He stared at Jake for a hard instant before forcing his unconsciously clenched fists to relax and took a deep, cleansing breath. He shoved down his anger and took the empty seat.

Seconds later, Mrs. Wilkerson strode into the room. Their homeroom teacher was a small woman with tidy, white hair pulled back in a bun, and wire-rimmed glasses that perched on the tip of her nose. She peered over the edge of them and glanced around the room with a sardonic smile on her seamed face. “I know you’re seniors, and you think you should get to do things on your own terms, but in here we’ll still have assigned seating.” Her voice had a trace of a German accent. “That’s to say, don’t get too comfortable in your seats.”

A rumble of groans met her words, but a few minutes later she had the room reorganized, and the muttered complaints and conversations slowly faded.

“Good,” Mrs. Wilkerson said. “Now that we have that out of the way, we can go over my expectations for homeroom.”

Just then a middle-aged woman, a secretary from the principal’s office, minced into the room, her wooden-soled stilettoes tapping. She whispered to Mrs. Wilkerson, who listened intently before looking over in William’s direction.

“You’re wanted in the principal’s office,” Mrs. Wilkerson said.

William arose from his seat. “Is something wrong, ma’am?” he asked as he approached. A stab of unreasonable worry rose. His stomach hollowed, and his heart raced. Unexpected panic—fear for no reason—had also become a common part of his life since the death of his family. “Is Mr. Zeus hurt? Am I in trouble?”

“Who’s Mr. Zeus?” Mrs. Wilkerson asked with a frown of confusion.

“Jason Jacob’s grandfather. I live with him now.”

Mrs. Wilkerson’s face cleared. “Ah, yes. Pardon me. I forgot your home situation. But not to worry, Mr. Wilde. Nothing’s wrong. No one’s injured. There’s merely a new student in school. We only found out about her today, and Principal Walter wants you to show her around. It turns out the two of you have the same class schedule.”

“Come along,” the secretary commanded with an imperious snap of her fingers.

“Yes, ma’am,” William said, and they set off for the administrative offices.

Once there, the secretary gestured for him to have a seat. “She’s meeting with the principal. They should be finished up in a little bit.”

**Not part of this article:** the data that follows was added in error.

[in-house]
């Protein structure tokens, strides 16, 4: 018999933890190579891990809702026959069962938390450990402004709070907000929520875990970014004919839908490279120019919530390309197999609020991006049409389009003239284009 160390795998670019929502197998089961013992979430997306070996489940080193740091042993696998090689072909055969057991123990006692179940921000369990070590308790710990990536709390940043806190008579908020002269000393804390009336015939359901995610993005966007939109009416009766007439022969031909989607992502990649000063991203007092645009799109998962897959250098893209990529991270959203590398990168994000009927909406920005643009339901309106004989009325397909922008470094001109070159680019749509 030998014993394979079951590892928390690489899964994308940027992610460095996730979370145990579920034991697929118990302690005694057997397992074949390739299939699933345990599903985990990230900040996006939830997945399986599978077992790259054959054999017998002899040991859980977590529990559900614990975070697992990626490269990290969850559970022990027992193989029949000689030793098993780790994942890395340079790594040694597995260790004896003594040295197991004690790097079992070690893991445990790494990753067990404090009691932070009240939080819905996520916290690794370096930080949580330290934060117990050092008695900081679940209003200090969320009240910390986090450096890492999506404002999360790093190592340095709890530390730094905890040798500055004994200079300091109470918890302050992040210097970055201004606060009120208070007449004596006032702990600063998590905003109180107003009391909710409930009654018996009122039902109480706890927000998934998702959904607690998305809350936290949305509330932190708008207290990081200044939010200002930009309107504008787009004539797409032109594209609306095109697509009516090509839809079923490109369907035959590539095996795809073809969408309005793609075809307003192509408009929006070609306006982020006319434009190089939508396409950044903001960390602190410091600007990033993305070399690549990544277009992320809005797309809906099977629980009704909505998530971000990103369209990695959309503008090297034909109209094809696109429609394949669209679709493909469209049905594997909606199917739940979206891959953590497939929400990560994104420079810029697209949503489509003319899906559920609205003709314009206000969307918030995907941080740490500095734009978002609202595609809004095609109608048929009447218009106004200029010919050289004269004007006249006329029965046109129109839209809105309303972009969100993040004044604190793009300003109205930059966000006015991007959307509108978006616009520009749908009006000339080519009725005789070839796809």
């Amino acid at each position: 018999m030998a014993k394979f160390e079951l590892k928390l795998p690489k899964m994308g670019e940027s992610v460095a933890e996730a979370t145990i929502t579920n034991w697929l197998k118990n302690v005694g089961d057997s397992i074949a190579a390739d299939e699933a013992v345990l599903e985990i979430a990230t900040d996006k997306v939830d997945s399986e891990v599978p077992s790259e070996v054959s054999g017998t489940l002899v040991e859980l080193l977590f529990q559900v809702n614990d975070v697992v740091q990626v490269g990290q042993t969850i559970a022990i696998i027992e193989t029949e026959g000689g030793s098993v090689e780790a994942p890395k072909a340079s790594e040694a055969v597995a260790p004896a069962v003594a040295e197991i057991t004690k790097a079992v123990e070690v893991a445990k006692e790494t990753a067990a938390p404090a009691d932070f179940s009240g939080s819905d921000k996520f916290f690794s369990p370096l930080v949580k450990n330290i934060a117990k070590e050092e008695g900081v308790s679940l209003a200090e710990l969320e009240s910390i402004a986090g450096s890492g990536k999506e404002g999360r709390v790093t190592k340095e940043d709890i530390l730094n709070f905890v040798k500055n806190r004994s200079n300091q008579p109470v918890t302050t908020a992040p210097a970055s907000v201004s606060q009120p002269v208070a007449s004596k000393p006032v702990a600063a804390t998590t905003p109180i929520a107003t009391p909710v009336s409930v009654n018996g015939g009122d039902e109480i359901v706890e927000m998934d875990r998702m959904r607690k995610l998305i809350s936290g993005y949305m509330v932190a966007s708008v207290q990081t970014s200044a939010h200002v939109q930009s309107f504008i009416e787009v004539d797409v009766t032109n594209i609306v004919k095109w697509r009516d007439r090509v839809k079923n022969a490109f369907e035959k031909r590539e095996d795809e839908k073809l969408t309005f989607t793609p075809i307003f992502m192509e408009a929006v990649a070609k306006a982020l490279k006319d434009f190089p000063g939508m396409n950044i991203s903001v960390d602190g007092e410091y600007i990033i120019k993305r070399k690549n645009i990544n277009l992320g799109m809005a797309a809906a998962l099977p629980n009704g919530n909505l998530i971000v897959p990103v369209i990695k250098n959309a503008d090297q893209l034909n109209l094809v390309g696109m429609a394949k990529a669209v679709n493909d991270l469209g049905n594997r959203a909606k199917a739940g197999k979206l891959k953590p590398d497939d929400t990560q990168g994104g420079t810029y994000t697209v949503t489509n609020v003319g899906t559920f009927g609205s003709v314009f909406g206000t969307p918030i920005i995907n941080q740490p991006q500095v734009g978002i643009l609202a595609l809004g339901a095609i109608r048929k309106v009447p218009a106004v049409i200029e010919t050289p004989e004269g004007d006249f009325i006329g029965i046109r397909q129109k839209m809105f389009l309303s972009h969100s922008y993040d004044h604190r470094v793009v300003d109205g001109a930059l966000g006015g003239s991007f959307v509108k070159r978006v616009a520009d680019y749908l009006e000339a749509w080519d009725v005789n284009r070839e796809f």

Which in adult-speak really meant twenty or thirty minutes.

“Yes, ma’am.” William sank into a hard, plastic chair and settled in for a long wait.

Muzak played in the background. Ugh! Soul rot. William wished he’d brought something to read. Anything to distract from the horrific strains of faux violins trying and failing to capture the badassery of Billy Idol’s White Wedding.

He glanced around. An old edition of Sports Illustrated from a few years back rested on a nearby table and caught his attention. Michael Jordan graced the cover. William mentally snorted. Jordan was just a scorer. He’d never be as good as Magic or Bird. As William flipped through the SI, trying but unable to ignore the Muzak, he prayed that Principal Walter would soon finish up with the new student.

He knew it would be unlikely, but . . .

The door to Principal Walter’s office opened, and William perked up.

“If you have any other concerns, please let us know,” Principal Walter said in his hearty baritone to someone in his office.

“I’ll be sure to,” a young woman replied in a confident contralto. It also held a hint of . . . was that mockery?

William sat up further, his curiosity piqued.

The new student, whatever her name was, exited Principal Walter’s office, but her back remained toward William. He couldn’t see her face, but he could see enough. Tall and slim, she had dark hair that cascaded to her shoulders, and if her face was anything like the rest of her . . .

“I know changing schools in the middle of high school can be difficult,” Principal Walter said in sympathy, “but we’ll do anything you need to make the transition easier.”

“It’s more difficult than you know,” the girl said with that same barely heard hint of amused irony.

“Of course,” Principal Walter said with a brief smile.

The girl glanced toward William, and his heart picked up the pace. Sonya Bowyer suddenly had stiff competition for being the prettiest girl in school.

“Mr. Wilde. Come meet our new student,” Principal Walter said. “You’ll be showing her around.”

William stood, and sent a silent prayer of gratitude that his hands weren’t sweaty.

“William Wilde,” he said, offering his hand to the girl.

“Serena Paradiso,” she replied, taking his hand in a firm grip and shaking it. Her full lips were turned up in a smile, and her dark eyes sparkled with amusement.

“Well, I’ll leave you in the capable hands of Mr. Wilde,” Principal Walter said, “and with him to show you around, I’m sure you’ll have no problems settling in.”

“I’m sure Mr. Wilde will make sure I have no problems at all,” Serena replied in her cool, composed voice.

She held William’s gaze all the while, and he began to fidget. Her regard held an intensity that he found unnerving.

The principal eyed her uncertainly before clearing his throat. “Yes. Well, the two of you better head on back to your homeroom. First bell starts in a few minutes.”

“Please lead the way, Mr. Wilde,” Serena said with a sweeping gesture.

“William. My name is William,” he corrected her, leading her out of the administrative offices.

“And your preference is that I call you William?”

She spoke in a formal manner, and William studied her in momentary puzzlement before answering. “Yes. No one calls me ‘Mr. Wilde.’”

“Then perhaps I shall be the first,” Serena replied with a half-smile.

“I’d prefer if you wouldn’t,” William said.

Serena held him with her disconcerting gaze for a beat before facing forward. “As you wish,” she said.

William eyed her sidelong. Pretty girls tended to put him off-balance, and Serena was definitely pretty. He tried not to trip over his feet as they continued down the empty hallway.

Serena chuckled, low and throaty. “Or perhaps I’ll call you Will.”

William grimaced. “Please don’t.” Only his parents and his brother had ever called him Will.